The evening was deemed a great success, by those who are looking for ways to protect their basic rights of quiet enjoyment and use of their land.

Landowners are shocked and affronted by the city's invasiveness, sneakiness, and heavy-handed attacks.


Considerable interest was shown in wall displays of maps and pictures.


Anxious residents ponder arbitrary designations

  Tony Walker mentioned in his presentation that, as far as he knows, the landowners in the 120-metre buffer area surrounding the contrived 'wetland-complex' area, have not yet been notified.

"When is the city intending to bring them into the loop?", he asks.

The city seems to believe it can freely work behind peoples' backs, erasing peoples' life- savings, without any fair notice or compensation.


In his closing remarks, Mr. Walker thanked the media and community organizations who have supported the Goulbourn Landowners Group through this whole affair. He thanked John Curry of The Stittsville News for doing several articles on the subject and for printing their many Letters to the Editor.

He expressed thanks to Karen Secord of Ottawa Valley News for her press coverage, and to the Rural Council for its broad support from the very start of the problem. (see LINK)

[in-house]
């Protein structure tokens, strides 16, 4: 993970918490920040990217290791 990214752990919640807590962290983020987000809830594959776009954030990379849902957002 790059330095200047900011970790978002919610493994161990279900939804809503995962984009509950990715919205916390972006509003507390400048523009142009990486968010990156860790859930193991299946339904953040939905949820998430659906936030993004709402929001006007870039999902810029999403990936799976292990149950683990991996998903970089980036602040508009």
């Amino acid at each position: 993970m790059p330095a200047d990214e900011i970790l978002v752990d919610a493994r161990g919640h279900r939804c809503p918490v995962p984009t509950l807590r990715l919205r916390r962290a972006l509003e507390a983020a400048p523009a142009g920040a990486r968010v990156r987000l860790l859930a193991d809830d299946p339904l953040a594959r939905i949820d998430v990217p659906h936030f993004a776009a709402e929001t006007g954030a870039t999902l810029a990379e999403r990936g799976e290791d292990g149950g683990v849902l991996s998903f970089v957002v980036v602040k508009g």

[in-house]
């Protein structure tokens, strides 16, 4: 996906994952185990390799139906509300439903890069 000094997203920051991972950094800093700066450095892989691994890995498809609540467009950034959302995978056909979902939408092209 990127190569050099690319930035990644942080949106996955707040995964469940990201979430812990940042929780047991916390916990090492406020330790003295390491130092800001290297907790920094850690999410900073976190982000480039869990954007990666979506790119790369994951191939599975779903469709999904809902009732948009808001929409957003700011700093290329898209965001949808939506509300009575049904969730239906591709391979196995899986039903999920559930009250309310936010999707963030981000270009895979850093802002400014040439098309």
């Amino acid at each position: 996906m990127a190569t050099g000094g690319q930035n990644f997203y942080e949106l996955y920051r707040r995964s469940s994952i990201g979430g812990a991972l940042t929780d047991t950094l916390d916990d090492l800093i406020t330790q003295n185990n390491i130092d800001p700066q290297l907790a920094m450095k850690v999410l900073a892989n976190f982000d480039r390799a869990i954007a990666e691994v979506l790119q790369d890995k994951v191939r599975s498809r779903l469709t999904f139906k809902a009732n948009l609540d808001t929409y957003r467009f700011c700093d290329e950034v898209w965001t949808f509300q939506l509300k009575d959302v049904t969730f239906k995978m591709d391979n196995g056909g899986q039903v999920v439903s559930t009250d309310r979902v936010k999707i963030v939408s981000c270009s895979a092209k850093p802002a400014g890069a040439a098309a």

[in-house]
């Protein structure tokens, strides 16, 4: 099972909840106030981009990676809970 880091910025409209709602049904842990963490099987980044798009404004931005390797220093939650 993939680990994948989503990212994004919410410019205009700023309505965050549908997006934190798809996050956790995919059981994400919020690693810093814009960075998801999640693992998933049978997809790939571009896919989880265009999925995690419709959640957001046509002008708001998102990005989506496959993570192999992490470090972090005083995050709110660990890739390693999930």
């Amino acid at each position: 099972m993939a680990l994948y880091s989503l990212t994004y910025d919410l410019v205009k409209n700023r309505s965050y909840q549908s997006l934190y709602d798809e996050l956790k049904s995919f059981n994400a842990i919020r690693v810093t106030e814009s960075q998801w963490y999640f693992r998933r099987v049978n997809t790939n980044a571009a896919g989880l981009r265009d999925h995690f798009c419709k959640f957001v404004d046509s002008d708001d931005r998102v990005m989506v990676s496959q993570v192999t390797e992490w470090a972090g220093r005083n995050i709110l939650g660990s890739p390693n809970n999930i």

Glen Lucas chats with residents at meeting

Lastly, Tony expressed his great appreciation for the support, encouragement and guidance of the Lanark Landowners Association.

The audience expressed their appreciation to the LLA, as well, in the form of hearty applause.

In the lingering discussions after the meeting, it was apparent that the Goulbourn property owners appreciated the time and effort expended by the members of the neighbouring  community of Lanark, to help them learn how to unite, in

Property owners are becoming much more determined to protect their own property rights --from politicians who don't defend or represent them and  bureaucrats who are out-of-control.
order to help put wayward politicians and bureaucrats in their places.

In the words of one attendee, on his way out the door, "All in all, it was a very helpful and informative evening."